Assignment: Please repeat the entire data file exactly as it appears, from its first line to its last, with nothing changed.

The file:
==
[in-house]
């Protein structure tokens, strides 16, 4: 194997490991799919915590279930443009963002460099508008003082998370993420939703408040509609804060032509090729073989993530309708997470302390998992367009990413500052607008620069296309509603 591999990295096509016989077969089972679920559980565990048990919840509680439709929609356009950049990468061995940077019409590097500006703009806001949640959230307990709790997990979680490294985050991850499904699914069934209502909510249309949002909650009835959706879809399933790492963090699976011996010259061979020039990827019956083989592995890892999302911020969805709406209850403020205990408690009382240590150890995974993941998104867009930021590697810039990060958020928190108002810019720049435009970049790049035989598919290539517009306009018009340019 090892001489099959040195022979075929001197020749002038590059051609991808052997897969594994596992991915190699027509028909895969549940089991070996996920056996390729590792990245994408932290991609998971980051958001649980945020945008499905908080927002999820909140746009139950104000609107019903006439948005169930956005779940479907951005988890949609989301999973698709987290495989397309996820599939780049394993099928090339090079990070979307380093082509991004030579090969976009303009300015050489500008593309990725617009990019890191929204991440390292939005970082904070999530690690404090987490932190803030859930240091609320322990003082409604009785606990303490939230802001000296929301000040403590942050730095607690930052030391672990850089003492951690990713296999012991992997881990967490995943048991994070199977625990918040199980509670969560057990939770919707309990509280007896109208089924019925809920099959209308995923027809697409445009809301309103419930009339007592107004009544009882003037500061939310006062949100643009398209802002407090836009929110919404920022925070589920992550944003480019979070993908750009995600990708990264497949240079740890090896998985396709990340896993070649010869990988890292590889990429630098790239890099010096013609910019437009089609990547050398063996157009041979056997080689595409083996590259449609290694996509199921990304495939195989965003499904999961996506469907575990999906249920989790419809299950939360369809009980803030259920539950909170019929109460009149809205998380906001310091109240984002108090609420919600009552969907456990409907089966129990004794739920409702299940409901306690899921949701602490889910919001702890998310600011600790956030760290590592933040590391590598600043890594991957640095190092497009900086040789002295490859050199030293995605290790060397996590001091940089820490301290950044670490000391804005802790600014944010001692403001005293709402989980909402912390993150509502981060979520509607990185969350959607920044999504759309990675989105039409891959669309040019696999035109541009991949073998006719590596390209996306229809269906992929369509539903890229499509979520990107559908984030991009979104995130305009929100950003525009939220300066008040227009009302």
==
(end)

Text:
[in-house]
């Protein structure tokens, strides 16, 4: 194997490991799919915590279930443009963002460099508008003082998370993420939703408040509609804060032509090729073989993530309708997470302390998992367009990413500052607008620069296309509603 591999990295096509016989077969089972679920559980565990048990919840509680439709929609356009950049990468061995940077019409590097500006703009806001949640959230307990709790997990979680490294985050991850499904699914069934209502909510249309949002909650009835959706879809399933790492963090699976011996010259061979020039990827019956083989592995890892999302911020969805709406209850403020205990408690009382240590150890995974993941998104867009930021590697810039990060958020928190108002810019720049435009970049790049035989598919290539517009306009018009340019 090892001489099959040195022979075929001197020749002038590059051609991808052997897969594994596992991915190699027509028909895969549940089991070996996920056996390729590792990245994408932290991609998971980051958001649980945020945008499905908080927002999820909140746009139950104000609107019903006439948005169930956005779940479907951005988890949609989301999973698709987290495989397309996820599939780049394993099928090339090079990070979307380093082509991004030579090969976009303009300015050489500008593309990725617009990019890191929204991440390292939005970082904070999530690690404090987490932190803030859930240091609320322990003082409604009785606990303490939230802001000296929301000040403590942050730095607690930052030391672990850089003492951690990713296999012991992997881990967490995943048991994070199977625990918040199980509670969560057990939770919707309990509280007896109208089924019925809920099959209308995923027809697409445009809301309103419930009339007592107004009544009882003037500061939310006062949100643009398209802002407090836009929110919404920022925070589920992550944003480019979070993908750009995600990708990264497949240079740890090896998985396709990340896993070649010869990988890292590889990429630098790239890099010096013609910019437009089609990547050398063996157009041979056997080689595409083996590259449609290694996509199921990304495939195989965003499904999961996506469907575990999906249920989790419809299950939360369809009980803030259920539950909170019929109460009149809205998380906001310091109240984002108090609420919600009552969907456990409907089966129990004794739920409702299940409901306690899921949701602490889910919001702890998310600011600790956030760290590592933040590391590598600043890594991957640095190092497009900086040789002295490859050199030293995605290790060397996590001091940089820490301290950044670490000391804005802790600014944010001692403001005293709402989980909402912390993150509502981060979520509607990185969350959607920044999504759309990675989105039409891959669309040019696999035109541009991949073998006719590596390209996306229809269906992929369509539903890229499509979520990107559908984030991009979104995130305009929100950003525009939220300066008040227009009302």